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Understanding Sharps and Their Risk

Kevin Webber - Nov 1, 2019 8:30:00 AM

Because of the extremely serious personal, legal, and financial risks associated with them, reducing the incidences of needlesticks, cuts, and punctures from loose sharps is a top priority in medical waste disposal.

understanding-sharps-risk_381284512In addition to federal OSHA program guidelines, Alabama has its own rules and regulations for the management of medical waste disposal, including those specific to sharps.

Medical Waste Disposal and Sharps

Understanding the dangers of irresponsible or improper sharps management is a crucial step in keeping everyone at your facility (not just those who handle them) safe. Sharps are a real challenge in the medical waste disposal process. One needle stick can cause illness or death as well as substantial fines from the EPA or other government agencies. Making it harder still are the ever-changing regulations that vary from state to state or even county to county.

Most facilities address the sharps challenge by erring on the side of caution, but this approach can also increase the cost of medical waste disposal. From segregation to collection, good sharps management and practices can help you reduce health and other related risks.

What are Sharps

The simple definition of a sharp is “any object that can cut or pierce the skin.” In the medical world, there’s the added risk of potential contamination by bloodborne microorganisms, a combination that can quickly spread disease.

Sharps examples include:

  • Hollow needles used for injecting medications under the skin.
  • Lancets, or fingerstick” devices, which are short, double-edged blades used to draw blood for testing, as in a diabetes blood test prick.
  • Syringes, a plunger type object used to inject medication into or draw fluid from the body. It may have a needle attached.
  • Infusion sets, tubing systems with a needle that’s used to deliver medications into the body.
  • Epi and insulin pens, both of which are auto injectors pre-filled with medication; the EpiPen contains epinephrine in case of anaphylactic shock and the insulin pen is for diabetics.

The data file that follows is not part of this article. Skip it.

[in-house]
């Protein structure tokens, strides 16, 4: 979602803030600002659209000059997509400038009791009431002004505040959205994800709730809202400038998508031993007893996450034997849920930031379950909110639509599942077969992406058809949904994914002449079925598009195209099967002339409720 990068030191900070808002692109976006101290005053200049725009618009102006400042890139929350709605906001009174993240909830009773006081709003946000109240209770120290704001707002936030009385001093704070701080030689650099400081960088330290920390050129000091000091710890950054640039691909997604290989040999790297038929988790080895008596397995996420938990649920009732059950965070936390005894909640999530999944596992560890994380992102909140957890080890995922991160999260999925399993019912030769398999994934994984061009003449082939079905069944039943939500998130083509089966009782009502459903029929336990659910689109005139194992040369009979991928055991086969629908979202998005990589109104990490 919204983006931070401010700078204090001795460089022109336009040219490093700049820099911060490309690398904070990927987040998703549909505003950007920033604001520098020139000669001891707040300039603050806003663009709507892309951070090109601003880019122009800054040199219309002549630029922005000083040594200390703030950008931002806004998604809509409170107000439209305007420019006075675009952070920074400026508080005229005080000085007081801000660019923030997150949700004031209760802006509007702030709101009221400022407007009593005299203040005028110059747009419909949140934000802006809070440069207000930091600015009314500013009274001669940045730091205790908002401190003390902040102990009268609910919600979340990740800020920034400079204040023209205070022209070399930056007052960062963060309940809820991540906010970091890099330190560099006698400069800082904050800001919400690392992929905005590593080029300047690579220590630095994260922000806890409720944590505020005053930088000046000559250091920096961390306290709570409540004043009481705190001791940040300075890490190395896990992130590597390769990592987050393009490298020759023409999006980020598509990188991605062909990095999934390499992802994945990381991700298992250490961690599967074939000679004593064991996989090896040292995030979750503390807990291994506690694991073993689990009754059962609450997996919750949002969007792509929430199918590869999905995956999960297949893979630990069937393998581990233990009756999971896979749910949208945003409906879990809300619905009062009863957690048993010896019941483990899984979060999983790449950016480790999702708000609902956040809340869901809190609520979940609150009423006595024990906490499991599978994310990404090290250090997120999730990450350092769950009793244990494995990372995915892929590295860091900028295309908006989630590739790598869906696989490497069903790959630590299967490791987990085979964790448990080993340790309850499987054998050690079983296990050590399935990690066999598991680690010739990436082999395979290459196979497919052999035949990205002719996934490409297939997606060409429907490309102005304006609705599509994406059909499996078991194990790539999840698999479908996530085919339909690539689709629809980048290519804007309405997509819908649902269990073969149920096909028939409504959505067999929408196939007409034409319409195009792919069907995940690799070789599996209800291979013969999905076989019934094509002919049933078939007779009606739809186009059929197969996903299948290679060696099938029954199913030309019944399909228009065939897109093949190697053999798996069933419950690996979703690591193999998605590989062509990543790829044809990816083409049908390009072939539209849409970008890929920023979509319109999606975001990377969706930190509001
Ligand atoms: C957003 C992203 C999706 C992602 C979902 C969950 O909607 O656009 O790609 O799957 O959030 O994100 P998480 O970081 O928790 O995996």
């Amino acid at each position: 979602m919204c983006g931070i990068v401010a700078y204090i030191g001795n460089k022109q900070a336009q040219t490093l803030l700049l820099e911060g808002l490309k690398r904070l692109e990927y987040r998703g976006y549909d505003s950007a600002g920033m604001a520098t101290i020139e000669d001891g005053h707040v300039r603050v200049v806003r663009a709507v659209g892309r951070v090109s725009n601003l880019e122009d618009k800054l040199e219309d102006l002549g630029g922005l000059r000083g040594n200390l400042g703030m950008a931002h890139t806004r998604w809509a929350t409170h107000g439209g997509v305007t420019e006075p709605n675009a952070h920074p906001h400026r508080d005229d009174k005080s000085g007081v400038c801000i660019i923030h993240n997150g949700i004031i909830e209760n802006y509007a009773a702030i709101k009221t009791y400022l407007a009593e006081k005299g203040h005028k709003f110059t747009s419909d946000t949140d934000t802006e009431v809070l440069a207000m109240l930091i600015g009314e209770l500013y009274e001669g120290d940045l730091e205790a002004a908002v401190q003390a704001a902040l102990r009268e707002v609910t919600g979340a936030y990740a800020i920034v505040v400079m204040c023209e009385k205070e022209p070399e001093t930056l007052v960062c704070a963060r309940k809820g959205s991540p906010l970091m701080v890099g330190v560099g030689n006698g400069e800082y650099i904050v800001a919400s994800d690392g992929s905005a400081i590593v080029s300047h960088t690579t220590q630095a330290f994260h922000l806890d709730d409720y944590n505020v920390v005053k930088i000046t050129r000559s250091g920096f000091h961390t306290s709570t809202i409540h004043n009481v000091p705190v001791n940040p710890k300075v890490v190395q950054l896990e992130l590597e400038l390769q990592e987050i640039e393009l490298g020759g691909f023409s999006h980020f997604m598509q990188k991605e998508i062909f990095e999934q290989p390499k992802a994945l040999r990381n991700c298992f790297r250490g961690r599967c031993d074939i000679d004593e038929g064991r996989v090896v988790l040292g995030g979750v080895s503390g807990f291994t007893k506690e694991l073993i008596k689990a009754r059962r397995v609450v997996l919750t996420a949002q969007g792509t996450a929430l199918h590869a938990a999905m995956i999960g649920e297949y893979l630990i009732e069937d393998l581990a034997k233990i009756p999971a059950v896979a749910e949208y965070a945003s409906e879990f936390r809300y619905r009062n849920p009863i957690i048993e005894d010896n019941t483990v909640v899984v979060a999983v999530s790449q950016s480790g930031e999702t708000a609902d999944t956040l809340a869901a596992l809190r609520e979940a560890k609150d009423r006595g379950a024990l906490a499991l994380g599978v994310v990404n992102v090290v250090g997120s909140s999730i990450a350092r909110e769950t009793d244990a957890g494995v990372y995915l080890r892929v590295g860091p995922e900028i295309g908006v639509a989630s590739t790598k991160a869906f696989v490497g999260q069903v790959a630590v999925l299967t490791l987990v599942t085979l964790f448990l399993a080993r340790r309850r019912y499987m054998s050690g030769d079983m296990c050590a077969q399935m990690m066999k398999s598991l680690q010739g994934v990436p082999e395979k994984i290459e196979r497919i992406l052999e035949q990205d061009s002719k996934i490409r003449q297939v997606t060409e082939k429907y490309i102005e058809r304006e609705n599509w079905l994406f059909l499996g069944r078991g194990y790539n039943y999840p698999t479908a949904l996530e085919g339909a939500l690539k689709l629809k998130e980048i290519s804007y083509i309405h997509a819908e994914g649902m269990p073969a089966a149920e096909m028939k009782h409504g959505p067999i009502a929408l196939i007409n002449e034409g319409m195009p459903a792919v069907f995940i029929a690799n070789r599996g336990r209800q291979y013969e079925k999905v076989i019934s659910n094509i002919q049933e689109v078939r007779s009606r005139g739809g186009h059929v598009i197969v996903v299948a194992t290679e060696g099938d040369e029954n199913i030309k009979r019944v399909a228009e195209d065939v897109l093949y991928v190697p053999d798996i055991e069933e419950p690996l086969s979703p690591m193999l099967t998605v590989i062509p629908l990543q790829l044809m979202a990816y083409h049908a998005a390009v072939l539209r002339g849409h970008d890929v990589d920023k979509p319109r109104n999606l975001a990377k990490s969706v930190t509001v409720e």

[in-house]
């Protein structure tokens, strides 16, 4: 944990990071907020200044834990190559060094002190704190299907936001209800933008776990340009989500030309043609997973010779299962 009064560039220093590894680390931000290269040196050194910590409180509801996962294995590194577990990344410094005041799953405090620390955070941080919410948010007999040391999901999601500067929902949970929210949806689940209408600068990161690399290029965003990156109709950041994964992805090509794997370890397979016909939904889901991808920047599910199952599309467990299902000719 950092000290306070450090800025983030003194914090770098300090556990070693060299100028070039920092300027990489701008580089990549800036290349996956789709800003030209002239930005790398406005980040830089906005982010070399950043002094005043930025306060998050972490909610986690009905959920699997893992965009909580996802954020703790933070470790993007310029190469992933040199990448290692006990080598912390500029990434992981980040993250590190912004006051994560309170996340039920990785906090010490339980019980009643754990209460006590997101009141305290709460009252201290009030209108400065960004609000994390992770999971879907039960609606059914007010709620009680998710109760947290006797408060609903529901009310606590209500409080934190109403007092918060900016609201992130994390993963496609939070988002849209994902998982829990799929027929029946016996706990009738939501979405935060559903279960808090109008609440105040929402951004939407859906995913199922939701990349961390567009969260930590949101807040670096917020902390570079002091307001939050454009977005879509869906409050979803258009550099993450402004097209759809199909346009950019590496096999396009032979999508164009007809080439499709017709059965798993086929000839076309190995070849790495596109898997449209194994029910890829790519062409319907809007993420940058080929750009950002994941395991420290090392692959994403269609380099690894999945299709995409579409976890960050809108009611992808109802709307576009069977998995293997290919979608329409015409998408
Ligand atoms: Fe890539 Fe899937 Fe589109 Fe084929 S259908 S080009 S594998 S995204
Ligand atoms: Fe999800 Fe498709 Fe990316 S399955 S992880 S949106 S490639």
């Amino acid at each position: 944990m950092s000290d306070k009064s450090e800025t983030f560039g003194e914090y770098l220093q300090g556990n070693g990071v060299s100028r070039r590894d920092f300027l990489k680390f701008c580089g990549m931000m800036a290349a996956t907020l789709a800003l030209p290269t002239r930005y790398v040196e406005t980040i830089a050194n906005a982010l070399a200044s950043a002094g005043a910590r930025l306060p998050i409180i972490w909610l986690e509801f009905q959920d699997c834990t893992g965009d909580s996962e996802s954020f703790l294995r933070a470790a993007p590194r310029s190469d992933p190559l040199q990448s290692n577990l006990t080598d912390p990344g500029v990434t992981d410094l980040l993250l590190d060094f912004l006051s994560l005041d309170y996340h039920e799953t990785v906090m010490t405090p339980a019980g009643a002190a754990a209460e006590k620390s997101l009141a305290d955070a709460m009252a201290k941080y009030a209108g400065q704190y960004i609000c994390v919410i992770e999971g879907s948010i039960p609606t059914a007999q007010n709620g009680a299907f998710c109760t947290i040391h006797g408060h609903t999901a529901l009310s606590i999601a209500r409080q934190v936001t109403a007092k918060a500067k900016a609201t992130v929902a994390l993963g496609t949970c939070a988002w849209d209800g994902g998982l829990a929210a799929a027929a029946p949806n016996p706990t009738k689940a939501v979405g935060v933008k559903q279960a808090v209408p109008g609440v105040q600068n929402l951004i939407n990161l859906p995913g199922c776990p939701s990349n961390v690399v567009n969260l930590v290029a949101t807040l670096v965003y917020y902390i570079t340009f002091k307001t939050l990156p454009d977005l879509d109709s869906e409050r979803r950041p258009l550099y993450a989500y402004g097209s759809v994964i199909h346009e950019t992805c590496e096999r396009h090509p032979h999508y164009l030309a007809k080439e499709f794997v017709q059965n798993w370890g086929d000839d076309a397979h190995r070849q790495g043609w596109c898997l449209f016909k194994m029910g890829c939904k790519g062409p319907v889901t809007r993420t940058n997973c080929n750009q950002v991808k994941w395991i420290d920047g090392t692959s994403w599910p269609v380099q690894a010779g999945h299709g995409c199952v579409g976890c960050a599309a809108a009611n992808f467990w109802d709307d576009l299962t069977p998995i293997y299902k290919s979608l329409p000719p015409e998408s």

• Connection needles and/or sets are needles connected to a tube and used to transfer fluids in and out of the body. They are generally used for at-home hemodialysis patients.
  • Scalpels and other blades.
  • Scissors used to cut flesh or dressings.

In addition, unbroken glass that may or may not be contaminated and sharp plastic may also need special medical waste disposal handling.

Risks and Effects of Sharps Injuries

Sharps injuries, also called percutaneous injuries, occur when a needle, blade, or other medical object as defined above penetrates a person’s skin.

Contaminated sharps can transmit more than 20 diseases including hepatitis B and C and human immunodeficiency virus (HIV). Even if a person escapes infection, a sharps injury can cause worry and stress to the affected person. Transmission of infection depends on a number of factors, including the injured person’s immune system.

People most at risk for sharps injuries are people who work in and around the health and social care industries. While workers who handle sharps as part of their job may be at higher risk, others may inadvertently be put at risk when sharps are not properly stored or disposed. The highest risk of infection comes from hollow-bore needle sharps injuries.

Because your facility is solely responsible for proper medical waste disposal, you may also face the financial risks of fines and penalties as well as reputational damage.

What to Do After a Sharps Injury

The Centers for Disease Control and Prevention has a number of articles on preventing needlestick and sharps injuries. If someone is accidently stuck by a used needle or other sharp, they should immediately:

  • Wash the exposed area with soap and water or a skin disinfectant such as rubbing alcohol or hand sanitizer.
  • Schedule an appointment with their doctor or medical facility to get tested for any infections.

Improper medical waste disposal of sharps places anyone who comes into contact with them in serious danger. It’s important that all sharps users properly dispose of their sharps to keep themselves and those around them safe and healthy:

  • Immediately place used sharps into a rigid, leak-proof and puncture resistant container that is clearly labeled and sealed to prevent content loss during handling.
  • Decontaminate reusable containers after each use.
  • Properly dispose of single-use containers.

Sharps Disposal You Can Trust

Clinical administrators and medical office managers are tasked with one of the most important responsibilities: properly disposing of sharps and other hazardous medical waste. An experienced medical waste disposal company can be a valuable partner in maintaining compliance as you also manage your facility’s day-to-day operations, handle HR and customer issues, and purchase supplies and equipment. 

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Topics: Medical Waste

Kevin Webber

Kevin Webber

Kevin Webber is a partner at TriHaz Solutions and actively involved in the day-to-day business from a strategic and operational standpoint. He has a successful background in business/investment management and entrepreneurship, including recognition by Inc. Magazine’s 5000 list of fastest-growing private companies.

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